U.S. Army Sergeant First Class Nick Laye was riding around Houston on his motorcycle with his fiancée, Megan, when the unthinkable happened. A pick-up truck unexpectedly crossed into their lane, causing the motorcycle to slam into the side of the truck. In an instant, their lives were changed forever.
“The impact pinned my right leg between the truck and the motorcycle,” said Laye. “My fiancée was thrown more than 15 feet and suffered minor scrapes and bruises.”
A stranger stopped to render aid and called 911. “My fiancée limped over to me and began alerting my Army chain of command and family; she held my head up and kept me alive during this time,” added Laye.
Paramedics arrived and assessed Laye. The list of injuries Laye sustained was extensive. He had a segmental femur fracture; open tibial plateau fracture; proximal fibula fracture; injury to the nerve that supplies movement and sensation to the lower leg, foot and toes; and significant loss of flesh and other soft tissue from the lower thigh to mid-leg. The tear in skin tissue from his ankle was so deep it exposed his ankle bone. In addition, Laye’s artery that supplied his right leg with blood was damaged and he had a large open wound above his left knee.
“When I arrived to the hospital and I had to be taken back to the OR, I was terrified,” said Laye. “In the OR prep room, I told the doctors and surgical staff I had too much to live for and did not want to die.” Laye’s doctor, Dr. Stephen Warner, an affiliated orthopedic trauma surgeon at Red Duke Trauma Institute at Memorial Hermann-Texas Medical Center (TMC), assured him that the team treats cases like his every day and they would take good care of him.
Due to the severity of his injuries, Laye’s surgical team included orthopedic trauma surgeons, plastic surgeons and specialists from other disciplines. “Our team’s goal for Mr. Laye was to repair the damage from the accident in a way that would maximize the function of his injured leg,” said Dr. Warner. “Mr. Laye is a great example of a success story. Like all of the patients we see at Red Duke Trauma Institute, he didn’t intend to end up in the hospital that day. When our patients know they are in good hands, it puts them at ease and we are able to get them on the road to recovery.”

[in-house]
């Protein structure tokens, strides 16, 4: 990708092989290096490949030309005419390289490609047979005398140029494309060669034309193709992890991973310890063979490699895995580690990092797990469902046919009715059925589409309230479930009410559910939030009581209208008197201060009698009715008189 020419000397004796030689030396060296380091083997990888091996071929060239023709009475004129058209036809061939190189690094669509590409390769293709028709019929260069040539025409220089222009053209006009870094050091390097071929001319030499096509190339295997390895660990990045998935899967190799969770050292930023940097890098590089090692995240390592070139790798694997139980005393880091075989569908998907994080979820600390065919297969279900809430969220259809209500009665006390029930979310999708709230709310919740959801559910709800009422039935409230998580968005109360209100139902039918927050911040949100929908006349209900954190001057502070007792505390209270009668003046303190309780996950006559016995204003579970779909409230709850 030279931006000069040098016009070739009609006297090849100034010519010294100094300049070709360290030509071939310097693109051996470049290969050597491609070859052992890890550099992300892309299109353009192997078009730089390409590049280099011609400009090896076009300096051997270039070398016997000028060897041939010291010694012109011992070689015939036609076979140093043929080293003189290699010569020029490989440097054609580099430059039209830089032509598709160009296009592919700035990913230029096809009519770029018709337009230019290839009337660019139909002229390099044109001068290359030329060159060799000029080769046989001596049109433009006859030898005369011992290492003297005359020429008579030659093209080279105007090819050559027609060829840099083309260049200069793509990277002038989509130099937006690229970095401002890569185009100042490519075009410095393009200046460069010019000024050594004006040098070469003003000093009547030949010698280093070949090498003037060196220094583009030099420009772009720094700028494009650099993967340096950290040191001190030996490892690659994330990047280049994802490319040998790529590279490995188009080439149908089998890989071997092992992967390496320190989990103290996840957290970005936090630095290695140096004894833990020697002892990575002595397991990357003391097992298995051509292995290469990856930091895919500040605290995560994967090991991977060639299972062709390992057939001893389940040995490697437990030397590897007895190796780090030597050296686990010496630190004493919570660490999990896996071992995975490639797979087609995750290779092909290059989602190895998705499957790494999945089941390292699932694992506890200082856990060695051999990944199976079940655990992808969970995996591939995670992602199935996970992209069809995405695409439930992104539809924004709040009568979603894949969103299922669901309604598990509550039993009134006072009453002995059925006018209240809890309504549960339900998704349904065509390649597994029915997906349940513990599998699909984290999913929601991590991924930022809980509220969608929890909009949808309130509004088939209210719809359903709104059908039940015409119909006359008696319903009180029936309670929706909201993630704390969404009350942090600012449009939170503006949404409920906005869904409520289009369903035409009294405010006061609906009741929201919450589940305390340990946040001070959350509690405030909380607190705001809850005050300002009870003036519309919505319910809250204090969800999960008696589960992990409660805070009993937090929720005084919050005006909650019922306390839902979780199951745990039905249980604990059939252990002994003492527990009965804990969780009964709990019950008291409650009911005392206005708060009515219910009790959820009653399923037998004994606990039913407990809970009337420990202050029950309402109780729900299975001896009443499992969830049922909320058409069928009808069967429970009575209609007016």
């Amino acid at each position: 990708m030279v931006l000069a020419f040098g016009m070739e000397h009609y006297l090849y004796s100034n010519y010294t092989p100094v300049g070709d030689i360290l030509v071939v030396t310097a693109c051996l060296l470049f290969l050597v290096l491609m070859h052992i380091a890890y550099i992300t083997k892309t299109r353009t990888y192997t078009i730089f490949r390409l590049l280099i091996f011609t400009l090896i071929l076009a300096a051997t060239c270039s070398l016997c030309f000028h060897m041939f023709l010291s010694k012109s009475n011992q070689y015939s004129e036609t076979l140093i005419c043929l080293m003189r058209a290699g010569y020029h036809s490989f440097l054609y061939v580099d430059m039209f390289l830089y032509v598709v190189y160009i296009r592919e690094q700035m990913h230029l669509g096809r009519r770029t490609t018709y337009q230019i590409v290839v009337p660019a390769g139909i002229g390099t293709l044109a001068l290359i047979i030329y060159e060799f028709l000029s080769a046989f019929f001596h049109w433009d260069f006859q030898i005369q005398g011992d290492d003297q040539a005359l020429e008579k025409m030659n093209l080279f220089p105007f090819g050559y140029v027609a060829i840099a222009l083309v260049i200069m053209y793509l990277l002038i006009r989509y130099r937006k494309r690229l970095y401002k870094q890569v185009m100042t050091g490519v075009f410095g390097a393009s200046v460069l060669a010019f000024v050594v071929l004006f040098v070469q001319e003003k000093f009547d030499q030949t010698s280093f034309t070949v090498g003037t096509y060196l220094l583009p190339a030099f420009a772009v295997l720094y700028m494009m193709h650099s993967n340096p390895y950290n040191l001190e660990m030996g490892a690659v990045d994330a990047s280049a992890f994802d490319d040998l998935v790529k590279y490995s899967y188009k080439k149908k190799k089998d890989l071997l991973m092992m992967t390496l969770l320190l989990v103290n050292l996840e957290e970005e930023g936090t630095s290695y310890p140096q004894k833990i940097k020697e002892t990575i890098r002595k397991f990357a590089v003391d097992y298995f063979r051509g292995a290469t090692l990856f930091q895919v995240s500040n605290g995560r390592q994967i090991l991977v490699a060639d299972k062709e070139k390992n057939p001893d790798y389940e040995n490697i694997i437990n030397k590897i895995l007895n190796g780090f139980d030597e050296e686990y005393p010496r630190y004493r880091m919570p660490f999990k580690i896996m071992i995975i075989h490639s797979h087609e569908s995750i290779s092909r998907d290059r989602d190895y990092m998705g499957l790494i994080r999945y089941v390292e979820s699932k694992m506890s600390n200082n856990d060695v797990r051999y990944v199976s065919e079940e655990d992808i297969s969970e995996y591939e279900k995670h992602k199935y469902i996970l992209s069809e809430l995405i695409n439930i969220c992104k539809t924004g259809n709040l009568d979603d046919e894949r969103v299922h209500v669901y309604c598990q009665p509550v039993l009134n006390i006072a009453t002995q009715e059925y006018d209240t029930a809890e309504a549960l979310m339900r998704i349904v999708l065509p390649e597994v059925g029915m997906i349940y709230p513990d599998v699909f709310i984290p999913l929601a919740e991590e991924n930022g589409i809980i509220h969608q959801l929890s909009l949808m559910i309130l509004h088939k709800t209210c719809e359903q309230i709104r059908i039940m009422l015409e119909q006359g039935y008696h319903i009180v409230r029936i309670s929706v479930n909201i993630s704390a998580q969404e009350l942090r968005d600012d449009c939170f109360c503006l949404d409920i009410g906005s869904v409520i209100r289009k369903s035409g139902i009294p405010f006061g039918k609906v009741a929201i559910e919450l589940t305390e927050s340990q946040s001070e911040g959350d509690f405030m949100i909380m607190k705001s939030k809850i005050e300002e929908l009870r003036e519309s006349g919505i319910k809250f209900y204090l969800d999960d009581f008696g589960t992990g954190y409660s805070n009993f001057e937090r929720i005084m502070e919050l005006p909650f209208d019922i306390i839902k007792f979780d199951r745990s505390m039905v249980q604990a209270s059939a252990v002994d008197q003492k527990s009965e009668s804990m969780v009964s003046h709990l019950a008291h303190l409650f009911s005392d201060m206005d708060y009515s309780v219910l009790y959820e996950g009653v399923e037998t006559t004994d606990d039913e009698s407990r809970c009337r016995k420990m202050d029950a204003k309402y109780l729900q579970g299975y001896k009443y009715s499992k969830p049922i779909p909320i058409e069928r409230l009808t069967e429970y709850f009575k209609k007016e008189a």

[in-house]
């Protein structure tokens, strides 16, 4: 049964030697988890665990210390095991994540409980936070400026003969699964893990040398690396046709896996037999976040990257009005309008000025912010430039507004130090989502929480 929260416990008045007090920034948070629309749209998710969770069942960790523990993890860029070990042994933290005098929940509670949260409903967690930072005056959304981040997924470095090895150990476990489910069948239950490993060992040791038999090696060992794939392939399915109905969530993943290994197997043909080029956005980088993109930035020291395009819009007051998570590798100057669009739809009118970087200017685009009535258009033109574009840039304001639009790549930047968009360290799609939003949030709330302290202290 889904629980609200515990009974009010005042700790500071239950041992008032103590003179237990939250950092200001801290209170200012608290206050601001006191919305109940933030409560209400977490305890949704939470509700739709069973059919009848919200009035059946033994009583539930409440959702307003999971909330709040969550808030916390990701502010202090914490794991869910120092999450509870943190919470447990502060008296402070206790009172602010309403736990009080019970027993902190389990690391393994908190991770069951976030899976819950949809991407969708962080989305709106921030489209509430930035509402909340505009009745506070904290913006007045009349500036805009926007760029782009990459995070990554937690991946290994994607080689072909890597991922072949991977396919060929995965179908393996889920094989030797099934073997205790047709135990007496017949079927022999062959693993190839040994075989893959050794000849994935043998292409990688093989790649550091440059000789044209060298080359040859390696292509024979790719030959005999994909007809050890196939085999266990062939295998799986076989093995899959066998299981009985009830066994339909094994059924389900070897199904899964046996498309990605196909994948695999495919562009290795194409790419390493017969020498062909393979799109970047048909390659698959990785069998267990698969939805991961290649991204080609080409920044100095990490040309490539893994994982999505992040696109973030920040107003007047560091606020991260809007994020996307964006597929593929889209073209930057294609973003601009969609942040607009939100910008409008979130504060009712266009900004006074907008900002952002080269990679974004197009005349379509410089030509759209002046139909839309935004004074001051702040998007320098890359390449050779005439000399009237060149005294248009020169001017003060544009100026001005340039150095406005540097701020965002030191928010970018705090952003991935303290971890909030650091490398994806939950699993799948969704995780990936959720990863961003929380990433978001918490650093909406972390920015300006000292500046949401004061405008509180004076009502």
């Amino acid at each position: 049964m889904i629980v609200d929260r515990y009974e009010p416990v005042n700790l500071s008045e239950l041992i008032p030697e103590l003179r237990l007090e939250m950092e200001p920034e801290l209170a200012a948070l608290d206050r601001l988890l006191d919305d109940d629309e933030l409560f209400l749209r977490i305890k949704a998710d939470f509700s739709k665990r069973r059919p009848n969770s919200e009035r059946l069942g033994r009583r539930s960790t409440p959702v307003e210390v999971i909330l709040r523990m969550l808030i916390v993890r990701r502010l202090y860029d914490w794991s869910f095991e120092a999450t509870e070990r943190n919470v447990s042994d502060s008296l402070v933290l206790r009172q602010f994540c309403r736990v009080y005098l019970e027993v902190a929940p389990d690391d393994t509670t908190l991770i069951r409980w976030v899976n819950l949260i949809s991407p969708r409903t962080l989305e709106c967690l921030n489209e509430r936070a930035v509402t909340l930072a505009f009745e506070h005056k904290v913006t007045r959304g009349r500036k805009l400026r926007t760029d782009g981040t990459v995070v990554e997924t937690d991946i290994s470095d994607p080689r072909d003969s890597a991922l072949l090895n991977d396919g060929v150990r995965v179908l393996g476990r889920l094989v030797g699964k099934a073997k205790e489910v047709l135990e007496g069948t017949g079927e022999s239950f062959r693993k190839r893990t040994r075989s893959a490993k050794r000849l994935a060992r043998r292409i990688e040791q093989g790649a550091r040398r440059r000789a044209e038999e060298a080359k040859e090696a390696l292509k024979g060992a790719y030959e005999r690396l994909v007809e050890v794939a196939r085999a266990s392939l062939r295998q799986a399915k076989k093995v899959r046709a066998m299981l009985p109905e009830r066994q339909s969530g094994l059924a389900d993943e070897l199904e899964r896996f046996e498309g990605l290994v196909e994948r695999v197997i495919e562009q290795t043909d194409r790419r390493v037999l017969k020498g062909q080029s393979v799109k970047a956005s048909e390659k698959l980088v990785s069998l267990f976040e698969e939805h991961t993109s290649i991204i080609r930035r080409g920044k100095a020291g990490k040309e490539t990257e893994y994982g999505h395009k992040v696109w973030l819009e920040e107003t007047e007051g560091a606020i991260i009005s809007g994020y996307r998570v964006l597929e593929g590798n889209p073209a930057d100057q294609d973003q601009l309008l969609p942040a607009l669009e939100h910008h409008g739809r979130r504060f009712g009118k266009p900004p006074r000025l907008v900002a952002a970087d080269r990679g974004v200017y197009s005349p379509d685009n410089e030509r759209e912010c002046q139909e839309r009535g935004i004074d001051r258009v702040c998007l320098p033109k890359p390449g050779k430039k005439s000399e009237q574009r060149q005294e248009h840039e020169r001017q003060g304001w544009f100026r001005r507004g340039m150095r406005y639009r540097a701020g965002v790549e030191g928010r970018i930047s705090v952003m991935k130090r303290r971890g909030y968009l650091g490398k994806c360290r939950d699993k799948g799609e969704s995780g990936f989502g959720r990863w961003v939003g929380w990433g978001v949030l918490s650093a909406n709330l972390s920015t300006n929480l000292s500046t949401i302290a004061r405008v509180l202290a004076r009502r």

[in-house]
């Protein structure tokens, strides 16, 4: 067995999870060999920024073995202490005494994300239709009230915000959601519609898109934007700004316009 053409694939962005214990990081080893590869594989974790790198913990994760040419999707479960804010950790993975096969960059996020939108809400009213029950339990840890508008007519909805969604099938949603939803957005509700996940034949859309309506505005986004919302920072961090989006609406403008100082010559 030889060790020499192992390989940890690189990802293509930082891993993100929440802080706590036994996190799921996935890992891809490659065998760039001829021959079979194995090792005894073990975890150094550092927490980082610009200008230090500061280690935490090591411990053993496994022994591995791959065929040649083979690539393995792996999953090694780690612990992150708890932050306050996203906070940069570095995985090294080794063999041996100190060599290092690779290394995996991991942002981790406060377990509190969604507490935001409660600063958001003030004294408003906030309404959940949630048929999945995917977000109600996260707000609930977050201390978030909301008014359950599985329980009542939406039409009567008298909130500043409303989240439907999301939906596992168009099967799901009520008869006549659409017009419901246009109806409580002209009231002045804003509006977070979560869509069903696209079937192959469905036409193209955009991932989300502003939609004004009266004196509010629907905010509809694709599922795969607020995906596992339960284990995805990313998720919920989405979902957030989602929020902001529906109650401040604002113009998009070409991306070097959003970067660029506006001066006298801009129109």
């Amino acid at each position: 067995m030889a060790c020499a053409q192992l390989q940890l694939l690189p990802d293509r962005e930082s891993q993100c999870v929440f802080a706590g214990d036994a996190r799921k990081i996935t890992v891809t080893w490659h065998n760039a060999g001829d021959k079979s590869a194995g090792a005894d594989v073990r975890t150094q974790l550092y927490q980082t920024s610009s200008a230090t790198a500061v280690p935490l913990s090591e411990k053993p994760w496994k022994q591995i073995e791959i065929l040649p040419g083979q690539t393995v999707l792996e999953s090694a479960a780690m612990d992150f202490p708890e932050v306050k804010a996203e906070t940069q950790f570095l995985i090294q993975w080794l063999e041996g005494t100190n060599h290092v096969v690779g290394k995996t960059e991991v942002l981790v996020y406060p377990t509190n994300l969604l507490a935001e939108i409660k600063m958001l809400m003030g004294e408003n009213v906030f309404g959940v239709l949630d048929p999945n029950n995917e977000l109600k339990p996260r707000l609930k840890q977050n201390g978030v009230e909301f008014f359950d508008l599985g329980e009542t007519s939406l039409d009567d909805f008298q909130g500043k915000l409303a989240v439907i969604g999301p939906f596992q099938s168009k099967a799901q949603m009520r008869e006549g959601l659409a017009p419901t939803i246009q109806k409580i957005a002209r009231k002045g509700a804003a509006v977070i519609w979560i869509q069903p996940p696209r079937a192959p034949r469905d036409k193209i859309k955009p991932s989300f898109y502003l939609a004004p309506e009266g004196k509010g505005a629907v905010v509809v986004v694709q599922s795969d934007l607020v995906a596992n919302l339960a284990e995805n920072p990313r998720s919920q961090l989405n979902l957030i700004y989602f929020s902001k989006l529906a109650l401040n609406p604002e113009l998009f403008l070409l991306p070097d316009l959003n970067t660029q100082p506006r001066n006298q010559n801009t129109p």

Over the course of the following three weeks, Laye underwent a total of 10 surgeries to repair the damage he sustained in the accident. “The fear that I had throughout this process was put at ease by Dr. Warner who encouraged me every day,” said Laye. “During this time he made a statement that fully encouraged me and woke me up to my own power in my healing process. He said, ‘We’ve done our part, the rest is up to you.’”
Initially, Laye was given eight months before he would be able to walk without crutches and 18 months before he was fully healed. However, due to his positive outlook and determination in rehabilitation, he was able to walk around his home and office without crutches just four months after he was discharged. Laye credits his recovery to Dr. Warner and the orthopedic trauma and plastic surgery teams at Red Duke Trauma Institute. “Other doctors have told me that I easily could have faced a mid-thigh amputation. The work these people did to save my leg was amazing,” added Laye.
Laye went on to do physical therapy for over 20 weeks at the Memorial Hermann IRONMAN Sports Medicine Institute. When he was first discharged from Memorial Hermann-TMC, Laye set his physical therapy goal–being able to run by the end of the summer when his six-year-old daughter, Kaiya, came to visit.
Laye achieved his goal. “When she visited this summer, we ran all over the place,” said Laye, “I am forever grateful for the work that was done to save my leg. I was facing a mid-thigh amputation, but the work the team at Red Duke Trauma Institute completed is nothing short of amazing.”
To learn more about trauma care at Red Duke Trauma Institute, click here.